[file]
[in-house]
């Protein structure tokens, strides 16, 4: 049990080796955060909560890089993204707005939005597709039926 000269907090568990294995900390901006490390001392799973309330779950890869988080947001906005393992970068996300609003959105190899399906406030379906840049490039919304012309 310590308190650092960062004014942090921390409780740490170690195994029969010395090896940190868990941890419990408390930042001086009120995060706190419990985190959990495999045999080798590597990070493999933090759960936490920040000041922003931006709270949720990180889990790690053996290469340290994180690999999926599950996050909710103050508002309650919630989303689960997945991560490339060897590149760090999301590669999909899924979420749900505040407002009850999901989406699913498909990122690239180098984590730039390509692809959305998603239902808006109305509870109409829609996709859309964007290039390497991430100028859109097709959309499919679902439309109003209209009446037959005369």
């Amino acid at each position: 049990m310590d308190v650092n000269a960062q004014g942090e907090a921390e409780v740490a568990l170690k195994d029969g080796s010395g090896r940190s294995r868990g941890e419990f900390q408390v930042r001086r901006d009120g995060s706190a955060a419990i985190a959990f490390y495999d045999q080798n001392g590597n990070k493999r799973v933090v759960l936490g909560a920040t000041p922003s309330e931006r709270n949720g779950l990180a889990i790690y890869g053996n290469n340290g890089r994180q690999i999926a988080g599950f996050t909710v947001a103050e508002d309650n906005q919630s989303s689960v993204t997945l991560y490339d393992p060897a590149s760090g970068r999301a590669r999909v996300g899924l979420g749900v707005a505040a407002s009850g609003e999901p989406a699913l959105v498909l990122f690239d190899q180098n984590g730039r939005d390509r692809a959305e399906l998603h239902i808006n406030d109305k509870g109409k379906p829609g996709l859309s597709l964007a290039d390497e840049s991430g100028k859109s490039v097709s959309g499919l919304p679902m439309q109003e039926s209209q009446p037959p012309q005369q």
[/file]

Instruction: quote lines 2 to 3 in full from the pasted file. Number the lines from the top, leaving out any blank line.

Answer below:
């Protein structure tokens, strides 16, 4: 049990080796955060909560890089993204707005939005597709039926 000269907090568990294995900390901006490390001392799973309330779950890869988080947001906005393992970068996300609003959105190899399906406030379906840049490039919304012309 310590308190650092960062004014942090921390409780740490170690195994029969010395090896940190868990941890419990408390930042001086009120995060706190419990985190959990495999045999080798590597990070493999933090759960936490920040000041922003931006709270949720990180889990790690053996290469340290994180690999999926599950996050909710103050508002309650919630989303689960997945991560490339060897590149760090999301590669999909899924979420749900505040407002009850999901989406699913498909990122690239180098984590730039390509692809959305998603239902808006109305509870109409829609996709859309964007290039390497991430100028859109097709959309499919679902439309109003209209009446037959005369």
């Amino acid at each position: 049990m310590d308190v650092n000269a960062q004014g942090e907090a921390e409780v740490a568990l170690k195994d029969g080796s010395g090896r940190s294995r868990g941890e419990f900390q408390v930042r001086r901006d009120g995060s706190a955060a419990i985190a959990f490390y495999d045999q080798n001392g590597n990070k493999r799973v933090v759960l936490g909560a920040t000041p922003s309330e931006r709270n949720g779950l990180a889990i790690y890869g053996n290469n340290g890089r994180q690999i999926a988080g599950f996050t909710v947001a103050e508002d309650n906005q919630s989303s689960v993204t997945l991560y490339d393992p060897a590149s760090g970068r999301a590669r999909v996300g899924l979420g749900v707005a505040a407002s009850g609003e999901p989406a699913l959105v498909l990122f690239d190899q180098n984590g730039r939005d390509r692809a959305e399906l998603h239902i808006n406030d109305k509870g109409k379906p829609g996709l859309s597709l964007a290039d390497e840049s991430g100028k859109s490039v097709s959309g499919l919304p679902m439309q109003e039926s209209q009446p037959p012309q005369q």